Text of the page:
February 24, 2007

The House Natural Resources Committee, Subcommittee on National Parks, Forests and Public Lands, and the Subcommittee on Energy and Mineral Resources, will hold a joint oversight field hearing on “Our National Forests at Risk: The 1872 Mining Law and its Impact on the Santa Rita Mountains of Arizona.” This hearing will examine the proposed Rosemont Mine, adjacent to the Santa Rita Mountains of the Coronado National Forest, and the Augusta Resource Corporation’s request for use of public land in conjunction with its proposed mining operation. It will also focus on the suitability of the 1872 General Mining Law for permitting modern hardrock mines and mill sites.

House Subcommittee on Energy and Mineral Resources
House Subcommittee on National Parks, Forests and
Public Lands
“Our National Forests at Risk: The 1872 Mining Law and its Impact on the
Santa Rita Mountains of Arizona

Saturday, February 24, 2007, at 10:00 a.m.

Pima County Administration Building
West Congress Street
Tucson, AZ

Saturday, February 17, 2007

Tales of the Tucson Gem and Mineral Show III – Who’s buying the high-end minerals?

The prices of high-end minerals are reportedly rising 10% a year or more. What’s driving this? Well, our inside expert who I dub “Deep Mine” says that the stratospheric prices of fine art are driving the wealthy to the relatively cheap minerals markets.

Where the top prices for art can easily run into the tens of millions of dollars (and over $100 million for the most sought-ever items), the world’s best mineral specimens command only a fraction of that, perhaps one million dollars.

It’s really only the more exquisite and rarer pieces that are getting the top increases. (above - tourmaline on quartz; asking price $2.4 million)

So, you shouldn’t expect the $20 chunk of amethyst sitting on your bookshelf to finance your retirement or the kid’s college tuition.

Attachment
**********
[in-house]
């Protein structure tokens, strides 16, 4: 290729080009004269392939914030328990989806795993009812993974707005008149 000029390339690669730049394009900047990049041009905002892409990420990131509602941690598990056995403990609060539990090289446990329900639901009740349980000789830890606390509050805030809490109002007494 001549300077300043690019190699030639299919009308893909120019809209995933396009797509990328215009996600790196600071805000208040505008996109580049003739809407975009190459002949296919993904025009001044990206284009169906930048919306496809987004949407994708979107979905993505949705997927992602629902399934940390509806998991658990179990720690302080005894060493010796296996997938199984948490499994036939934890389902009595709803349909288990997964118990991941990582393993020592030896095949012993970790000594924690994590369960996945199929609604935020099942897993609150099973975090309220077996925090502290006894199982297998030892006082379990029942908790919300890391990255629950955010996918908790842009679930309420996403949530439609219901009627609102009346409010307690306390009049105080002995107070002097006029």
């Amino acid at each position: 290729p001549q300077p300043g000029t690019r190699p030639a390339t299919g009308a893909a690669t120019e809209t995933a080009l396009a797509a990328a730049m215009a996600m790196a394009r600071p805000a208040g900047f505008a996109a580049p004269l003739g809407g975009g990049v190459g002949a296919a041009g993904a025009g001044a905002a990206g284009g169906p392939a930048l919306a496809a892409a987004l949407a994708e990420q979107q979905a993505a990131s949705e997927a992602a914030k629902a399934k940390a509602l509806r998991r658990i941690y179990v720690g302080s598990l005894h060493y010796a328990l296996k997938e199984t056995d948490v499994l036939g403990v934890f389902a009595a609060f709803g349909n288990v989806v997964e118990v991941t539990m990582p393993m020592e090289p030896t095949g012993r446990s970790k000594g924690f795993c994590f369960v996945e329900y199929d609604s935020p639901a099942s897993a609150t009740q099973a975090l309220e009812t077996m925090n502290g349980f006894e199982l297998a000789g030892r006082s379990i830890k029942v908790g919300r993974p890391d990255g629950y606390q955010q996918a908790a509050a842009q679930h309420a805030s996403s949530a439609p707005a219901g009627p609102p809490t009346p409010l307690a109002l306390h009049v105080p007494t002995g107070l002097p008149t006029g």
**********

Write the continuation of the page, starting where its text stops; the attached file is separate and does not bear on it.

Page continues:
The buyers of the top mineral specimens in many cases did not actually show up in Tucson, instead using expert agents to seek out the best of the best and negotiate the deals. One name circulating widely among sellers is that of Bruce Oreck, heir to the vacuum cleaner business and reportedly a major collector.

Minerals are still not widely collected, at least compared to fine art, suggesting that continued appreciation may be expected at least as long as Matisse’s and Rembrandt’s continue to climb.

Tuesday, February 13, 2007

Tales of the Tucson Gem & Mineral Show II - California gold

Last Wednesday night as vendors set up their booths in the Tucson Convention Center in preparation of the Tucson Gem and Mineral Show's official opening the next morning, a small crowd gathered with anticipation around the Collector’s Edge display. The company had been operating two booths in other shows for the previous two weeks, so what was different that drew this crowd here among the unpacking going on around them?

“Deep Mine,” my guide to the high-rollers in the mineral-collecting world, explained that the owner of Collector’s Edge displays and sells pieces from his own mines, including a gold mine in Mariposa County in California. That night, he brought out five fantastic gold specimens of incredible delicacy, intricacy, and beauty.